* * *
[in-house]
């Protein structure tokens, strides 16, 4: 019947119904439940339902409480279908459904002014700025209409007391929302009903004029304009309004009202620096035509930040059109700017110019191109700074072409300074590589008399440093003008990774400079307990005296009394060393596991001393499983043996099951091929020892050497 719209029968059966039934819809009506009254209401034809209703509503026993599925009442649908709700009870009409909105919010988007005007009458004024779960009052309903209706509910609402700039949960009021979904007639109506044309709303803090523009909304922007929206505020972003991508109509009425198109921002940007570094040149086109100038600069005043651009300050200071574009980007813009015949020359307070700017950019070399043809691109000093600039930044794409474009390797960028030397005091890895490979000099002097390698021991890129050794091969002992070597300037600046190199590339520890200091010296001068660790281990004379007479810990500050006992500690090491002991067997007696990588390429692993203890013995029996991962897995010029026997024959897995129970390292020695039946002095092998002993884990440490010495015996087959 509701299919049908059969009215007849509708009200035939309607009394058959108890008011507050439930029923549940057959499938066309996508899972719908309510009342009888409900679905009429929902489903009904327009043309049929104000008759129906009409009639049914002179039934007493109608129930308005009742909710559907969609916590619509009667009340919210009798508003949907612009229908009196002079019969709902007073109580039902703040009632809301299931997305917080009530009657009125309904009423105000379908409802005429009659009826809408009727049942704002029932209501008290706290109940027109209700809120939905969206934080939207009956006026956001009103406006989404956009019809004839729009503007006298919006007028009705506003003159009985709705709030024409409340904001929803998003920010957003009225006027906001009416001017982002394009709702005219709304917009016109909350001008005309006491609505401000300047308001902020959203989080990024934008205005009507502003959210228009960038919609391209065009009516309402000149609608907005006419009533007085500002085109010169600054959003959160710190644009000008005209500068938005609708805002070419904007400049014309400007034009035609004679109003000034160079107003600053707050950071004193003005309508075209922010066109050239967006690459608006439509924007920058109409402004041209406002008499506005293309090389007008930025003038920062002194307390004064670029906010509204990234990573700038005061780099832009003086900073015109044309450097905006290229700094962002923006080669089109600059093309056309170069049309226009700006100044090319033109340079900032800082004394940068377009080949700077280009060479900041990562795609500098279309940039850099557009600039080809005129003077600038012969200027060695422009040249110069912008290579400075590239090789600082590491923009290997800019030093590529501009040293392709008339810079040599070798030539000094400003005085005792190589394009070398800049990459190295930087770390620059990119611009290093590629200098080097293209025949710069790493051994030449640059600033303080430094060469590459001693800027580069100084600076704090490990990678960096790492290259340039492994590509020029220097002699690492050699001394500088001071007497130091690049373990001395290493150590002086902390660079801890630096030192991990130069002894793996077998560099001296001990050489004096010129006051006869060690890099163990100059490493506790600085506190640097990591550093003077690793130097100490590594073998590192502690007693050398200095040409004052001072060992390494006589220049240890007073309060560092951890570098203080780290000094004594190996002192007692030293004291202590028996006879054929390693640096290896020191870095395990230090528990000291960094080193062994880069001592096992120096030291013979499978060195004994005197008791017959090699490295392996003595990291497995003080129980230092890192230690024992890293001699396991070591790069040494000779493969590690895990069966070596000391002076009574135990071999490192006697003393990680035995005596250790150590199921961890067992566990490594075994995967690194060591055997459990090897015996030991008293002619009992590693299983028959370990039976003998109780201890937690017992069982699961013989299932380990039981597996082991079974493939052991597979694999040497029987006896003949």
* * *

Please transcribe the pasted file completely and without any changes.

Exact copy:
[in-house]
């Protein structure tokens, strides 16, 4: 019947119904439940339902409480279908459904002014700025209409007391929302009903004029304009309004009202620096035509930040059109700017110019191109700074072409300074590589008399440093003008990774400079307990005296009394060393596991001393499983043996099951091929020892050497 719209029968059966039934819809009506009254209401034809209703509503026993599925009442649908709700009870009409909105919010988007005007009458004024779960009052309903209706509910609402700039949960009021979904007639109506044309709303803090523009909304922007929206505020972003991508109509009425198109921002940007570094040149086109100038600069005043651009300050200071574009980007813009015949020359307070700017950019070399043809691109000093600039930044794409474009390797960028030397005091890895490979000099002097390698021991890129050794091969002992070597300037600046190199590339520890200091010296001068660790281990004379007479810990500050006992500690090491002991067997007696990588390429692993203890013995029996991962897995010029026997024959897995129970390292020695039946002095092998002993884990440490010495015996087959 509701299919049908059969009215007849509708009200035939309607009394058959108890008011507050439930029923549940057959499938066309996508899972719908309510009342009888409900679905009429929902489903009904327009043309049929104000008759129906009409009639049914002179039934007493109608129930308005009742909710559907969609916590619509009667009340919210009798508003949907612009229908009196002079019969709902007073109580039902703040009632809301299931997305917080009530009657009125309904009423105000379908409802005429009659009826809408009727049942704002029932209501008290706290109940027109209700809120939905969206934080939207009956006026956001009103406006989404956009019809004839729009503007006298919006007028009705506003003159009985709705709030024409409340904001929803998003920010957003009225006027906001009416001017982002394009709702005219709304917009016109909350001008005309006491609505401000300047308001902020959203989080990024934008205005009507502003959210228009960038919609391209065009009516309402000149609608907005006419009533007085500002085109010169600054959003959160710190644009000008005209500068938005609708805002070419904007400049014309400007034009035609004679109003000034160079107003600053707050950071004193003005309508075209922010066109050239967006690459608006439509924007920058109409402004041209406002008499506005293309090389007008930025003038920062002194307390004064670029906010509204990234990573700038005061780099832009003086900073015109044309450097905006290229700094962002923006080669089109600059093309056309170069049309226009700006100044090319033109340079900032800082004394940068377009080949700077280009060479900041990562795609500098279309940039850099557009600039080809005129003077600038012969200027060695422009040249110069912008290579400075590239090789600082590491923009290997800019030093590529501009040293392709008339810079040599070798030539000094400003005085005792190589394009070398800049990459190295930087770390620059990119611009290093590629200098080097293209025949710069790493051994030449640059600033303080430094060469590459001693800027580069100084600076704090490990990678960096790492290259340039492994590509020029220097002699690492050699001394500088001071007497130091690049373990001395290493150590002086902390660079801890630096030192991990130069002894793996077998560099001296001990050489004096010129006051006869060690890099163990100059490493506790600085506190640097990591550093003077690793130097100490590594073998590192502690007693050398200095040409004052001072060992390494006589220049240890007073309060560092951890570098203080780290000094004594190996002192007692030293004291202590028996006879054929390693640096290896020191870095395990230090528990000291960094080193062994880069001592096992120096030291013979499978060195004994005197008791017959090699490295392996003595990291497995003080129980230092890192230690024992890293001699396991070591790069040494000779493969590690895990069966070596000391002076009574135990071999490192006697003393990680035995005596250790150590199921961890067992566990490594075994995967690194060591055997459990090897015996030991008293002619009992590693299983028959370990039976003998109780201890937690017992069982699961013989299932380990039981597996082991079974493939052991597979694999040497029987006896003949």